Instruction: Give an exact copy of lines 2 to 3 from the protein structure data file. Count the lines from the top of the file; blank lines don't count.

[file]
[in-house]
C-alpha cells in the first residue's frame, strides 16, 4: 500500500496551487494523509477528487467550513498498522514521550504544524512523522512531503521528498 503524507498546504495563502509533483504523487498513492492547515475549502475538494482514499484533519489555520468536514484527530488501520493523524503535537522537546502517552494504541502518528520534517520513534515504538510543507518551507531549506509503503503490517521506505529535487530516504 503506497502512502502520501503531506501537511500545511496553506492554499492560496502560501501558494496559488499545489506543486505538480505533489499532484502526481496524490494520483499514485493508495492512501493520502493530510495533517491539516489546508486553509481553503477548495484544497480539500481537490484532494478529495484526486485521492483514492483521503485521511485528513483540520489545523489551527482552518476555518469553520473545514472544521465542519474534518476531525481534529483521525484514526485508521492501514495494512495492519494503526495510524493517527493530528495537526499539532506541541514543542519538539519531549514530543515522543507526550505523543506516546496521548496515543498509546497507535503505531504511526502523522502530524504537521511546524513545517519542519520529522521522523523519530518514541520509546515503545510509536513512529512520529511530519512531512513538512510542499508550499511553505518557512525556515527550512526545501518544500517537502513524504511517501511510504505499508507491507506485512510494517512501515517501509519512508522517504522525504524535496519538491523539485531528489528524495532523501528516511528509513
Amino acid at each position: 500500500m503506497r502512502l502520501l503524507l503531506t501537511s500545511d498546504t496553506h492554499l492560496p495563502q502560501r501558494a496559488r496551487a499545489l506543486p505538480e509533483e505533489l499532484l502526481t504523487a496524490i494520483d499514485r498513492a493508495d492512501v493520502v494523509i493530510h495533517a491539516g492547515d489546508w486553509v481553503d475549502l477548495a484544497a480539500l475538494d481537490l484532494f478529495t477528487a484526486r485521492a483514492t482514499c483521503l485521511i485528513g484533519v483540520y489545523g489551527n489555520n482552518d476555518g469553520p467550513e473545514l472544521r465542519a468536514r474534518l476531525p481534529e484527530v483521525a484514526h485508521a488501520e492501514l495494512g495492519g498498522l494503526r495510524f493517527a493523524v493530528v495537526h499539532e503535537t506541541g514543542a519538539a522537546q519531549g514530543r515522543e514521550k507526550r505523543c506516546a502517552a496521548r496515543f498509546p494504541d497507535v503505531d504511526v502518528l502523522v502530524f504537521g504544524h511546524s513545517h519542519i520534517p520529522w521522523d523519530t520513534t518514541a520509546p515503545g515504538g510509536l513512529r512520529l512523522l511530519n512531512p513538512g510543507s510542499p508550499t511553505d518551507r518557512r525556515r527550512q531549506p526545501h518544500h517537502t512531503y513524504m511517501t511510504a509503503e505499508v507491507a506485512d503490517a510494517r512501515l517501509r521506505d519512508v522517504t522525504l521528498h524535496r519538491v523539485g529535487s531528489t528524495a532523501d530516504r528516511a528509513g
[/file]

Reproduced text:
C-alpha cells in the first residue's frame, strides 16, 4: 500500500496551487494523509477528487467550513498498522514521550504544524512523522512531503521528498 503524507498546504495563502509533483504523487498513492492547515475549502475538494482514499484533519489555520468536514484527530488501520493523524503535537522537546502517552494504541502518528520534517520513534515504538510543507518551507531549506509503503503490517521506505529535487530516504 503506497502512502502520501503531506501537511500545511496553506492554499492560496502560501501558494496559488499545489506543486505538480505533489499532484502526481496524490494520483499514485493508495492512501493520502493530510495533517491539516489546508486553509481553503477548495484544497480539500481537490484532494478529495484526486485521492483514492483521503485521511485528513483540520489545523489551527482552518476555518469553520473545514472544521465542519474534518476531525481534529483521525484514526485508521492501514495494512495492519494503526495510524493517527493530528495537526499539532506541541514543542519538539519531549514530543515522543507526550505523543506516546496521548496515543498509546497507535503505531504511526502523522502530524504537521511546524513545517519542519520529522521522523523519530518514541520509546515503545510509536513512529512520529511530519512531512513538512510542499508550499511553505518557512525556515527550512526545501518544500517537502513524504511517501511510504505499508507491507506485512510494517512501515517501509519512508522517504522525504524535496519538491523539485531528489528524495532523501528516511528509513
Amino acid at each position: 500500500m503506497r502512502l502520501l503524507l503531506t501537511s500545511d498546504t496553506h492554499l492560496p495563502q502560501r501558494a496559488r496551487a499545489l506543486p505538480e509533483e505533489l499532484l502526481t504523487a496524490i494520483d499514485r498513492a493508495d492512501v493520502v494523509i493530510h495533517a491539516g492547515d489546508w486553509v481553503d475549502l477548495a484544497a480539500l475538494d481537490l484532494f478529495t477528487a484526486r485521492a483514492t482514499c483521503l485521511i485528513g484533519v483540520y489545523g489551527n489555520n482552518d476555518g469553520p467550513e473545514l472544521r465542519a468536514r474534518l476531525p481534529e484527530v483521525a484514526h485508521a488501520e492501514l495494512g495492519g498498522l494503526r495510524f493517527a493523524v493530528v495537526h499539532e503535537t506541541g514543542a519538539a522537546q519531549g514530543r515522543e514521550k507526550r505523543c506516546a502517552a496521548r496515543f498509546p494504541d497507535v503505531d504511526v502518528l502523522v502530524f504537521g504544524h511546524s513545517h519542519i520534517p520529522w521522523d523519530t520513534t518514541a520509546p515503545g515504538g510509536l513512529r512520529l512523522l511530519n512531512p513538512g510543507s510542499p508550499t511553505d518551507r518557512r525556515r527550512q531549506p526545501h518544500h517537502t512531503y513524504m511517501t511510504a509503503e505499508v507491507a506485512d503490517a510494517r512501515l517501509r521506505d519512508v522517504t522525504l521528498h524535496r519538491v523539485g529535487s531528489t528524495a532523501d530516504r528516511a528509513g